BOISE, Idaho — A St. Luke's Boise Medical Center clinical pastoral education student spoke about her experience in the ICU since the beginning of the pandemic.
In an interview conducted and recorded by St. Luke's staff, due to safety concerns within the hospital, Jessica Hiatt says what she has seen is heartbreaking.
Jessica Hiatt says she came to Boise to do a clinical pastoral education residency in June 2019. Her ending date was supposed to be May 2020, but with COVID-19, the new residents were unable to start. The staff chaplains at St. Luke's needed extra help, so Hiatt and three others stayed to help.
"It's just heart-wrenching isolation," says Hiatt about the ICU. "Not just COVID families, but you know all families because no visitors come into the hospital."
Hiatt also says she has seen people say goodbye to loved ones over the phone almost every day.
"The COVID deaths are awful. People are saying goodbye on their iPads, iPhones," Hiatt says.
This past weekend, a woman said goodbye to her husband over the phone, and Hiatt was there to talk her through the process.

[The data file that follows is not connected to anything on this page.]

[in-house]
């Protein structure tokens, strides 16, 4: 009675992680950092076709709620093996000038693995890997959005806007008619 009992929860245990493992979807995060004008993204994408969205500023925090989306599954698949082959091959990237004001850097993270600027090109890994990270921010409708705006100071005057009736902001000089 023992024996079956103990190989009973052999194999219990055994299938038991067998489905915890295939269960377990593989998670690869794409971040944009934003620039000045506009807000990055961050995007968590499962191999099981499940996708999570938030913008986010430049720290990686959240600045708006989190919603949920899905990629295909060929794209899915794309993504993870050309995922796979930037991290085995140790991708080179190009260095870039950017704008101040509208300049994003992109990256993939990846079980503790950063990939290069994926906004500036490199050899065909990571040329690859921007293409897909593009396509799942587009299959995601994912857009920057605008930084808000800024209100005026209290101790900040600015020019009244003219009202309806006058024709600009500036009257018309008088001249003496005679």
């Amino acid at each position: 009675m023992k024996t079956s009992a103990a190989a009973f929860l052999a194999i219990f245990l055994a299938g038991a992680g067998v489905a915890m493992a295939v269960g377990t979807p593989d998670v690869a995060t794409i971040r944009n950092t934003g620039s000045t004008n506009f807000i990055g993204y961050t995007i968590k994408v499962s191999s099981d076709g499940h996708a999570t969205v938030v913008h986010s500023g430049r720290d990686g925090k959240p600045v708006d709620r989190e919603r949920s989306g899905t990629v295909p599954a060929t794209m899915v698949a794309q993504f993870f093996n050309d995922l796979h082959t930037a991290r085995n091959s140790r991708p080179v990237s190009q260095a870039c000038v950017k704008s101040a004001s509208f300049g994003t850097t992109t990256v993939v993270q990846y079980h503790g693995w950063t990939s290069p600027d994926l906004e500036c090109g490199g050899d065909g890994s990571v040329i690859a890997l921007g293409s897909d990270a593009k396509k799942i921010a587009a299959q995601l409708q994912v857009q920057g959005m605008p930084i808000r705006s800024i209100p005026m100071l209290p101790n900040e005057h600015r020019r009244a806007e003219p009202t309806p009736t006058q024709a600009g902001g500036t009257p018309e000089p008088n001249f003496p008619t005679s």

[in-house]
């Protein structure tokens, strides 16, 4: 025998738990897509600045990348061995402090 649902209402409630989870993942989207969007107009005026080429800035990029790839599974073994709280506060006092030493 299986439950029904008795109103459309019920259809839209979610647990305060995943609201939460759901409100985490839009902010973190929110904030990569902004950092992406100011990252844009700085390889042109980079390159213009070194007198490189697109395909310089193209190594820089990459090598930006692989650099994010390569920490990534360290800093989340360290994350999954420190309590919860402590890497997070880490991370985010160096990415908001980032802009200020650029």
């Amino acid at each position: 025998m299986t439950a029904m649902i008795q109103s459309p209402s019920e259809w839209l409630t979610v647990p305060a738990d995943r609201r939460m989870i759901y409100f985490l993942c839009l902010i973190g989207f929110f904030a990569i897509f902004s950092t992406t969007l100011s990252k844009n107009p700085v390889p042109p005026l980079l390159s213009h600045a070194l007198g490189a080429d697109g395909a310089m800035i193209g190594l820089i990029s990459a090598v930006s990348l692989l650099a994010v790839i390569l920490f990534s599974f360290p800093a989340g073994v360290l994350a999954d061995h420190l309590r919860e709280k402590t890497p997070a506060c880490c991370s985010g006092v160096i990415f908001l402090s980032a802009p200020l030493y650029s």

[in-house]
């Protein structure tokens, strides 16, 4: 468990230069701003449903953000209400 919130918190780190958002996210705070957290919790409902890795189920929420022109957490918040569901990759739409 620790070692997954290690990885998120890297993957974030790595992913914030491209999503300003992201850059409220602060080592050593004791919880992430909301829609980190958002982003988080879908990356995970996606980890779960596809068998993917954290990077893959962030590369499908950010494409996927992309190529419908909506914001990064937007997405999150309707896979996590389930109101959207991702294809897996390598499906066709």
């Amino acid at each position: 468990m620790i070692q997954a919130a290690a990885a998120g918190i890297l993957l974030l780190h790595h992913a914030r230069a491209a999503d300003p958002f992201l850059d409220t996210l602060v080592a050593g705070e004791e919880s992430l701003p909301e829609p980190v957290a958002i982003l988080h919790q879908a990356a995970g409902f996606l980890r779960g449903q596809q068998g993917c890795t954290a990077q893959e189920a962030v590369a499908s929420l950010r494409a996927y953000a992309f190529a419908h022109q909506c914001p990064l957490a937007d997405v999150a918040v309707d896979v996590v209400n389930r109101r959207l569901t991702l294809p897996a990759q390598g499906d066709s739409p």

"I was sitting beside the doctor when she called his wife in Georgia and told her that he had indeed died," Hiatt says. "The doctor told her that news and immediately said 'here's Jessica the chaplain' and handed me the telephone."
Jessica says she didn't sign up to be a chaplain during a pandemic, but she is grateful to be learning as much as she is now.
"I didn't sign on to be a learning student chaplain during a pandemic. I know this is important, and yet that's the way this has gone. I know this will be a valuable experience, but it's horrible," Hiatt says.
Jessica tells Idaho News 6 she hopes that people learn from and remember her experiences, and while things might be stressful, it doesn't take much effort to be kind.